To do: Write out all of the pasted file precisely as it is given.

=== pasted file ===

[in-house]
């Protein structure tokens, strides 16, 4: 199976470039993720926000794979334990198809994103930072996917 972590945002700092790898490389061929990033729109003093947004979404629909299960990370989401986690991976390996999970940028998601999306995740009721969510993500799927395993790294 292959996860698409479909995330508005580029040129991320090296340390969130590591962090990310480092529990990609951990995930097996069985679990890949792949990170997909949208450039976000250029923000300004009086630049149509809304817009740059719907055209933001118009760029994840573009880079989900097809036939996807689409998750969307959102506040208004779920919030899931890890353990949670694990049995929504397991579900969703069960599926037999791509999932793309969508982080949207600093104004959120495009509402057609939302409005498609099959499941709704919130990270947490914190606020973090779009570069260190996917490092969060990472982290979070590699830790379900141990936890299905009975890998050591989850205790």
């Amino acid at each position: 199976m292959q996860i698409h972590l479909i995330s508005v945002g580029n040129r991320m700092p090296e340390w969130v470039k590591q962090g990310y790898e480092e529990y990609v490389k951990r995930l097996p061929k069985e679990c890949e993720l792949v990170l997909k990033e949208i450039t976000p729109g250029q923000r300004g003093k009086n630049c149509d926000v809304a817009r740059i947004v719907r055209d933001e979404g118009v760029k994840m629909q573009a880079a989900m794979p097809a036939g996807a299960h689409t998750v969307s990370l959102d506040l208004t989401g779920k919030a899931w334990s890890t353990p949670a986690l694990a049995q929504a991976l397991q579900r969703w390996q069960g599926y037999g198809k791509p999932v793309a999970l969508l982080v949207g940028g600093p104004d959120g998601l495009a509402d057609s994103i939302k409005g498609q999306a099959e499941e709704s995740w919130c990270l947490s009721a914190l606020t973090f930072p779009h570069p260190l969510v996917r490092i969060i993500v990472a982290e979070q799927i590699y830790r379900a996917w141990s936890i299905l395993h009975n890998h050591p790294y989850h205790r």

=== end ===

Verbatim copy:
[in-house]
């Protein structure tokens, strides 16, 4: 199976470039993720926000794979334990198809994103930072996917 972590945002700092790898490389061929990033729109003093947004979404629909299960990370989401986690991976390996999970940028998601999306995740009721969510993500799927395993790294 292959996860698409479909995330508005580029040129991320090296340390969130590591962090990310480092529990990609951990995930097996069985679990890949792949990170997909949208450039976000250029923000300004009086630049149509809304817009740059719907055209933001118009760029994840573009880079989900097809036939996807689409998750969307959102506040208004779920919030899931890890353990949670694990049995929504397991579900969703069960599926037999791509999932793309969508982080949207600093104004959120495009509402057609939302409005498609099959499941709704919130990270947490914190606020973090779009570069260190996917490092969060990472982290979070590699830790379900141990936890299905009975890998050591989850205790």
């Amino acid at each position: 199976m292959q996860i698409h972590l479909i995330s508005v945002g580029n040129r991320m700092p090296e340390w969130v470039k590591q962090g990310y790898e480092e529990y990609v490389k951990r995930l097996p061929k069985e679990c890949e993720l792949v990170l997909k990033e949208i450039t976000p729109g250029q923000r300004g003093k009086n630049c149509d926000v809304a817009r740059i947004v719907r055209d933001e979404g118009v760029k994840m629909q573009a880079a989900m794979p097809a036939g996807a299960h689409t998750v969307s990370l959102d506040l208004t989401g779920k919030a899931w334990s890890t353990p949670a986690l694990a049995q929504a991976l397991q579900r969703w390996q069960g599926y037999g198809k791509p999932v793309a999970l969508l982080v949207g940028g600093p104004d959120g998601l495009a509402d057609s994103i939302k409005g498609q999306a099959e499941e709704s995740w919130c990270l947490s009721a914190l606020t973090f930072p779009h570069p260190l969510v996917r490092i969060i993500v990472a982290e979070q799927i590699y830790r379900a996917w141990s936890i299905l395993h009975n890998h050591p790294y989850h205790r």